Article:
Unfortunately, monogamy is on the path to becoming toxic at its core. Is seems our entire world has turned finding love and partnership into a race towards marriage. Monogamy today promotes competition and comparison over compassion. It makes us form these rigid standards of what it means to be successful and these expectations set us up to fail over and over again. It is almost like we are just cogs in the monogamy promoting machine just moving along in this world without a say. Thankfully, monogamy is not for everyone. Close to 5% of the global population practices non-monogamy with a majority of them finding success with it. That fact in and of itself displays that there is more than one way of having a successful relationship, unlike what toxic monogamy wants you to believe. But this is a post about how to avoid the pitfalls of toxic monogamy. So enough talk about how we got here. Let's focus on how to move forward successfully with monogamy.

Explore if monogamy is for you.

Unless you were raised in an extremely sex positive culture, monogamy was presented as the only viable option for you to engage in when it comes to relationships. What about all od the other perfectly healthy and normal relationship styles out there? The freedom of relationship anarchy is just as healthy as monogamy, folx. So let's engage in some reflection. Ask yourself if you ever chose to be monogamous or if it something that was thrust upon you? Challenge yourself as to why you want to be monogamous. If your answer is something like, "Well, it is all I know," then do some more examining.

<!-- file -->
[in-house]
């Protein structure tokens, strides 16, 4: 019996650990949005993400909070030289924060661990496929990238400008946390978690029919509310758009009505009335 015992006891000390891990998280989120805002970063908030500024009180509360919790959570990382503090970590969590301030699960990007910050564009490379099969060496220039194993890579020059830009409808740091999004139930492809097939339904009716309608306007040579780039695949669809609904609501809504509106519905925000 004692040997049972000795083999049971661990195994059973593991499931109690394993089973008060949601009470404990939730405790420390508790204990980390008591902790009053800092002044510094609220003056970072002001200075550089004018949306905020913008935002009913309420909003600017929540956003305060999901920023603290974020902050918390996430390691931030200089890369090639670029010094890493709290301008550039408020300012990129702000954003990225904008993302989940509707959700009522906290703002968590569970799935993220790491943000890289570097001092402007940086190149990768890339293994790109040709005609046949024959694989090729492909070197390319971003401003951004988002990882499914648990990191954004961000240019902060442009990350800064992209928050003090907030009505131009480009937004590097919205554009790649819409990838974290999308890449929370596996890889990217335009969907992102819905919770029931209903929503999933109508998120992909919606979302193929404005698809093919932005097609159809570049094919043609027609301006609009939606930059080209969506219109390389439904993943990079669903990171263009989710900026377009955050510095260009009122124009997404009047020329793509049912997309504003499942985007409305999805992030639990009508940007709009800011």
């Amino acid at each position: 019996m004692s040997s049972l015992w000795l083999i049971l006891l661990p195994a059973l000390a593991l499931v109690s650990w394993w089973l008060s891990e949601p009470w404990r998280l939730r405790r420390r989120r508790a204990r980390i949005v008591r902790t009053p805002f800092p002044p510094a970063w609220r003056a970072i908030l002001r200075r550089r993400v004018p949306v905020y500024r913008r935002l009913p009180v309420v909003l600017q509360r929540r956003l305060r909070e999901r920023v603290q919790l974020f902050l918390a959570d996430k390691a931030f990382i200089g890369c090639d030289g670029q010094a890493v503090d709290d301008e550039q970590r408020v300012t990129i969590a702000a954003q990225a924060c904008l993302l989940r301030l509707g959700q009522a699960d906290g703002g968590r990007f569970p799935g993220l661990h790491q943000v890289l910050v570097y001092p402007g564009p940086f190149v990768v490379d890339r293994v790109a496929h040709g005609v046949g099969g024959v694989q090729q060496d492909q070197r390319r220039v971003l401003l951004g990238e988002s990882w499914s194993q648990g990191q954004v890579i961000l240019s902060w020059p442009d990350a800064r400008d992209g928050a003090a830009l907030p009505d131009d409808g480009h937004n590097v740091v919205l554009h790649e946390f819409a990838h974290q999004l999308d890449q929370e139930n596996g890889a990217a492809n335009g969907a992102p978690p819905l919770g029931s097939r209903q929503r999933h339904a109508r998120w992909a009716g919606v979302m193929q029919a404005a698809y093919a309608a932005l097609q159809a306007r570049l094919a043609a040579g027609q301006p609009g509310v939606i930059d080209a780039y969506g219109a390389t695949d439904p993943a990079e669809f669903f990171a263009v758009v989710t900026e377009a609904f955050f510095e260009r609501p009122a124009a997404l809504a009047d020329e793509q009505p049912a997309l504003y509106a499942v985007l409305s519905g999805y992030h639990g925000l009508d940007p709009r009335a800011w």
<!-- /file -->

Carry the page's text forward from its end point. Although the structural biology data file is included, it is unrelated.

Explore compatibility when dating.

Compatability is more than just physical and sexual attraction. It is about shared values, effective communication, honesty, humor, fluidity, conflict resolution, personal freedom, and many, many more things that are unique to you. There is no one way to have a relationship. For example, some people may not want to text you every minute of every day, while others will. Does this mean you stop talking to the person? Figure out what works for you. My partner and I had to figure out a good flow for us saying what we needed and the other one understanding it so that we could move forward together. Remember, we date to be seen and heard, not liked. If we try to do the latter, sustainability will be tough.

Boundary setting